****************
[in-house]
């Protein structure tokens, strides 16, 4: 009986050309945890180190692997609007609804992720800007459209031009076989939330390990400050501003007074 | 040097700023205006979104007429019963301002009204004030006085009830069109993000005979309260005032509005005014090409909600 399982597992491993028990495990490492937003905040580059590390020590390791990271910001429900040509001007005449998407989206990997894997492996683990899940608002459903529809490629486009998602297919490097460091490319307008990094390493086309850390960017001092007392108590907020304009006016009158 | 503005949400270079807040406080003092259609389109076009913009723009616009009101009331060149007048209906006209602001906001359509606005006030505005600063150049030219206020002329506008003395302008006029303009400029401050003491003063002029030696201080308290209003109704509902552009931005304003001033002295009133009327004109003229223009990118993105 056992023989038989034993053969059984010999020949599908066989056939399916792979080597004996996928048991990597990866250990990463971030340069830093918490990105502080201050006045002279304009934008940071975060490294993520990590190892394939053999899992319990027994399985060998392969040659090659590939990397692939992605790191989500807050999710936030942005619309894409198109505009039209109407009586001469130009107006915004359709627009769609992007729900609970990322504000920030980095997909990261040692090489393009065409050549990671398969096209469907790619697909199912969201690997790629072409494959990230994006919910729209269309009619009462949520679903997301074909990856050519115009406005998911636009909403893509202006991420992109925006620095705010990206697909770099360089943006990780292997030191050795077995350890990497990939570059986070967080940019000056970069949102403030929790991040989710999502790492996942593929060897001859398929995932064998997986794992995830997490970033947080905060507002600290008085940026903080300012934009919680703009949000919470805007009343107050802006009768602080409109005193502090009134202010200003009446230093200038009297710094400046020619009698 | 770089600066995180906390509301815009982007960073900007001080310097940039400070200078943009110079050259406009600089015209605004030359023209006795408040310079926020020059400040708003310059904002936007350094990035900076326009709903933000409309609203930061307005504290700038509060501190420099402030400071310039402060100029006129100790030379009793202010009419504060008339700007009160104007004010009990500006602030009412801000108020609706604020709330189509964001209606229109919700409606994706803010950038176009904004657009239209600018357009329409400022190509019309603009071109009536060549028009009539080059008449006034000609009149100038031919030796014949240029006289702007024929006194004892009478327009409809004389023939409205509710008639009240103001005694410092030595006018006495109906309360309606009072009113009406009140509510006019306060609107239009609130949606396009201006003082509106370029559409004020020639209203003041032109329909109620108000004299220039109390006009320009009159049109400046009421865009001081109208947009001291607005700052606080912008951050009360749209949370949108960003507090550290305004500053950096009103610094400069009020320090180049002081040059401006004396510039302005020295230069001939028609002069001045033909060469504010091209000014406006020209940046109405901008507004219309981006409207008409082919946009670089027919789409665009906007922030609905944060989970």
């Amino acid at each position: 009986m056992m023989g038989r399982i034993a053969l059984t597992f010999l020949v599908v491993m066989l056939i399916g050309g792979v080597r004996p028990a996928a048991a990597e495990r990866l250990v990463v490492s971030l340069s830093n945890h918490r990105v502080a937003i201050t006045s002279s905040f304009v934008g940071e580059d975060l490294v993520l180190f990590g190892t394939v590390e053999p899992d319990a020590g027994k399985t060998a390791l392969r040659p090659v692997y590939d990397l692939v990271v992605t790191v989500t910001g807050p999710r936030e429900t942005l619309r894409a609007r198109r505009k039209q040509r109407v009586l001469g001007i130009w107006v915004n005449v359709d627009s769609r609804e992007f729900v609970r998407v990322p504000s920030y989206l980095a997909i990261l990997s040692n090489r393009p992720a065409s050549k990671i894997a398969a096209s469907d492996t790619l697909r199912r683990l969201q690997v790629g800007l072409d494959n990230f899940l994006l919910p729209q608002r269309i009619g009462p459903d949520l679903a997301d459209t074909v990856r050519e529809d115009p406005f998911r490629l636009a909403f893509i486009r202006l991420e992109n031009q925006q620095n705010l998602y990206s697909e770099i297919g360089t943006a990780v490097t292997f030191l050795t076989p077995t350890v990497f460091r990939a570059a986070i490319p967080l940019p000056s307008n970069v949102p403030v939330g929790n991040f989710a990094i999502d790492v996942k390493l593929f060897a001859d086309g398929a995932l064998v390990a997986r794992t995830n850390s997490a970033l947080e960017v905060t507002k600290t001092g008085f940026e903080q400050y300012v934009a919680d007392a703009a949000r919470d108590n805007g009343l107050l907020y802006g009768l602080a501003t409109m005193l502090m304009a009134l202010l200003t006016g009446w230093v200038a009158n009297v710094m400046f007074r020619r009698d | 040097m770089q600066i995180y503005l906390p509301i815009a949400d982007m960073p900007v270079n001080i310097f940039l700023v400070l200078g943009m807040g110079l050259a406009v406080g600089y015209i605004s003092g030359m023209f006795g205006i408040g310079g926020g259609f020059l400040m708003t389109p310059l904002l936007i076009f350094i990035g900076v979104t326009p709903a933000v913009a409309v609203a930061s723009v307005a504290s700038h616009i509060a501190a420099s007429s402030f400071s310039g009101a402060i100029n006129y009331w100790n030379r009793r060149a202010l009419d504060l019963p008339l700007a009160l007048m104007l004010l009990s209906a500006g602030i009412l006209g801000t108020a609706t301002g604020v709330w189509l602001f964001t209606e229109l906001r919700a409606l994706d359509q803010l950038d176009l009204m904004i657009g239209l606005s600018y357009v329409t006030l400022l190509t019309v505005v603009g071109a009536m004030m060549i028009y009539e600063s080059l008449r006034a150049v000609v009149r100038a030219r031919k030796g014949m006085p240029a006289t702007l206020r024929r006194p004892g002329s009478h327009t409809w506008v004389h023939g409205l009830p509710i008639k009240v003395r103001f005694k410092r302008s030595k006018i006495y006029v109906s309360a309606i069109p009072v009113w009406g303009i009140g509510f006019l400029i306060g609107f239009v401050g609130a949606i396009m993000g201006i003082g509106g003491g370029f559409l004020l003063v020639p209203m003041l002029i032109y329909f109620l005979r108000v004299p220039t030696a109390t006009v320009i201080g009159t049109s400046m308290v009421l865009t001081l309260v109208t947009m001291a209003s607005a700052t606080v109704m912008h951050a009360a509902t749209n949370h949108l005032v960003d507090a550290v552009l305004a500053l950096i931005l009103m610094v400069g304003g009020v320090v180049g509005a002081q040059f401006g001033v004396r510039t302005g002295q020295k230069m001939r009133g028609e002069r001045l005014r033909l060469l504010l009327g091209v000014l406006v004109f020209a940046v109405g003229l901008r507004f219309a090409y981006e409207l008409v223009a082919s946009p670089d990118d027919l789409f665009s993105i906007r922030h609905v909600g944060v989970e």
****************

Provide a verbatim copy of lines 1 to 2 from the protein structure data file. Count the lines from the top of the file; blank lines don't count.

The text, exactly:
[in-house]
């Protein structure tokens, strides 16, 4: 009986050309945890180190692997609007609804992720800007459209031009076989939330390990400050501003007074 | 040097700023205006979104007429019963301002009204004030006085009830069109993000005979309260005032509005005014090409909600 399982597992491993028990495990490492937003905040580059590390020590390791990271910001429900040509001007005449998407989206990997894997492996683990899940608002459903529809490629486009998602297919490097460091490319307008990094390493086309850390960017001092007392108590907020304009006016009158 | 503005949400270079807040406080003092259609389109076009913009723009616009009101009331060149007048209906006209602001906001359509606005006030505005600063150049030219206020002329506008003395302008006029303009400029401050003491003063002029030696201080308290209003109704509902552009931005304003001033002295009133009327004109003229223009990118993105 056992023989038989034993053969059984010999020949599908066989056939399916792979080597004996996928048991990597990866250990990463971030340069830093918490990105502080201050006045002279304009934008940071975060490294993520990590190892394939053999899992319990027994399985060998392969040659090659590939990397692939992605790191989500807050999710936030942005619309894409198109505009039209109407009586001469130009107006915004359709627009769609992007729900609970990322504000920030980095997909990261040692090489393009065409050549990671398969096209469907790619697909199912969201690997790629072409494959990230994006919910729209269309009619009462949520679903997301074909990856050519115009406005998911636009909403893509202006991420992109925006620095705010990206697909770099360089943006990780292997030191050795077995350890990497990939570059986070967080940019000056970069949102403030929790991040989710999502790492996942593929060897001859398929995932064998997986794992995830997490970033947080905060507002600290008085940026903080300012934009919680703009949000919470805007009343107050802006009768602080409109005193502090009134202010200003009446230093200038009297710094400046020619009698 | 770089600066995180906390509301815009982007960073900007001080310097940039400070200078943009110079050259406009600089015209605004030359023209006795408040310079926020020059400040708003310059904002936007350094990035900076326009709903933000409309609203930061307005504290700038509060501190420099402030400071310039402060100029006129100790030379009793202010009419504060008339700007009160104007004010009990500006602030009412801000108020609706604020709330189509964001209606229109919700409606994706803010950038176009904004657009239209600018357009329409400022190509019309603009071109009536060549028009009539080059008449006034000609009149100038031919030796014949240029006289702007024929006194004892009478327009409809004389023939409205509710008639009240103001005694410092030595006018006495109906309360309606009072009113009406009140509510006019306060609107239009609130949606396009201006003082509106370029559409004020020639209203003041032109329909109620108000004299220039109390006009320009009159049109400046009421865009001081109208947009001291607005700052606080912008951050009360749209949370949108960003507090550290305004500053950096009103610094400069009020320090180049002081040059401006004396510039302005020295230069001939028609002069001045033909060469504010091209000014406006020209940046109405901008507004219309981006409207008409082919946009670089027919789409665009906007922030609905944060989970």